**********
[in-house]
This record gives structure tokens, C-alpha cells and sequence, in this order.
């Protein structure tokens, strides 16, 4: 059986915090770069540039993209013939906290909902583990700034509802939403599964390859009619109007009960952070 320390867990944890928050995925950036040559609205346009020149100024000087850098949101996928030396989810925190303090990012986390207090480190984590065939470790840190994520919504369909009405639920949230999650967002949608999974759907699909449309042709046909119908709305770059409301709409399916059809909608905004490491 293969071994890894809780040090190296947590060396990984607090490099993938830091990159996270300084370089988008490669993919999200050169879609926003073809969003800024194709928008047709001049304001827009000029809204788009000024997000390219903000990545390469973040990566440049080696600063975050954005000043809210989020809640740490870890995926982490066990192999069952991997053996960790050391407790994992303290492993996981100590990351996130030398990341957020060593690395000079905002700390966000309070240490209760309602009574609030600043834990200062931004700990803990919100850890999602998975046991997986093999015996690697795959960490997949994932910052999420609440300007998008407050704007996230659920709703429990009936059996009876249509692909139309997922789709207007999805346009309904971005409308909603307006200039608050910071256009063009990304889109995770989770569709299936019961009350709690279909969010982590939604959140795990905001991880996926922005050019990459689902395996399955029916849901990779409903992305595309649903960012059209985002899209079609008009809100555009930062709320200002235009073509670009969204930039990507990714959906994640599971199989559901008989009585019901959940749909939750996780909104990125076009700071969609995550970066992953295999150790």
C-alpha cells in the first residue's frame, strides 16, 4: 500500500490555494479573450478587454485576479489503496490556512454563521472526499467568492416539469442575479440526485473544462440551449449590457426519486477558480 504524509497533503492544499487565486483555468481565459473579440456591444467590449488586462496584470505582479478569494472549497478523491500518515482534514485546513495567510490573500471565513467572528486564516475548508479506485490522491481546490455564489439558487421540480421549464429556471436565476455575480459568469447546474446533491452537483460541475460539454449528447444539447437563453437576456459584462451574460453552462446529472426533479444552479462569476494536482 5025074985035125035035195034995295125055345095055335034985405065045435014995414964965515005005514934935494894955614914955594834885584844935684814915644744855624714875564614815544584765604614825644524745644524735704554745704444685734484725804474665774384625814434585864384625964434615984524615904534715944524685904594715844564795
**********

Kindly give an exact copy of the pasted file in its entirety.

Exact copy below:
[in-house]
This record gives structure tokens, C-alpha cells and sequence, in this order.
């Protein structure tokens, strides 16, 4: 059986915090770069540039993209013939906290909902583990700034509802939403599964390859009619109007009960952070 320390867990944890928050995925950036040559609205346009020149100024000087850098949101996928030396989810925190303090990012986390207090480190984590065939470790840190994520919504369909009405639920949230999650967002949608999974759907699909449309042709046909119908709305770059409301709409399916059809909608905004490491 293969071994890894809780040090190296947590060396990984607090490099993938830091990159996270300084370089988008490669993919999200050169879609926003073809969003800024194709928008047709001049304001827009000029809204788009000024997000390219903000990545390469973040990566440049080696600063975050954005000043809210989020809640740490870890995926982490066990192999069952991997053996960790050391407790994992303290492993996981100590990351996130030398990341957020060593690395000079905002700390966000309070240490209760309602009574609030600043834990200062931004700990803990919100850890999602998975046991997986093999015996690697795959960490997949994932910052999420609440300007998008407050704007996230659920709703429990009936059996009876249509692909139309997922789709207007999805346009309904971005409308909603307006200039608050910071256009063009990304889109995770989770569709299936019961009350709690279909969010982590939604959140795990905001991880996926922005050019990459689902395996399955029916849901990779409903992305595309649903960012059209985002899209079609008009809100555009930062709320200002235009073509670009969204930039990507990714959906994640599971199989559901008989009585019901959940749909939750996780909104990125076009700071969609995550970066992953295999150790």
C-alpha cells in the first residue's frame, strides 16, 4: 500500500490555494479573450478587454485576479489503496490556512454563521472526499467568492416539469442575479440526485473544462440551449449590457426519486477558480 504524509497533503492544499487565486483555468481565459473579440456591444467590449488586462496584470505582479478569494472549497478523491500518515482534514485546513495567510490573500471565513467572528486564516475548508479506485490522491481546490455564489439558487421540480421549464429556471436565476455575480459568469447546474446533491452537483460541475460539454449528447444539447437563453437576456459584462451574460453552462446529472426533479444552479462569476494536482 5025074985035125035035195034995295125055345095055335034985405065045435014995414964965515005005514934935494894955614914955594834885584844935684814915644744855624714875564614815544584765604614825644524745644524735704554745704444685734484725804474665774384625814434585864384625964434615984524615904534715944524685904594715844564795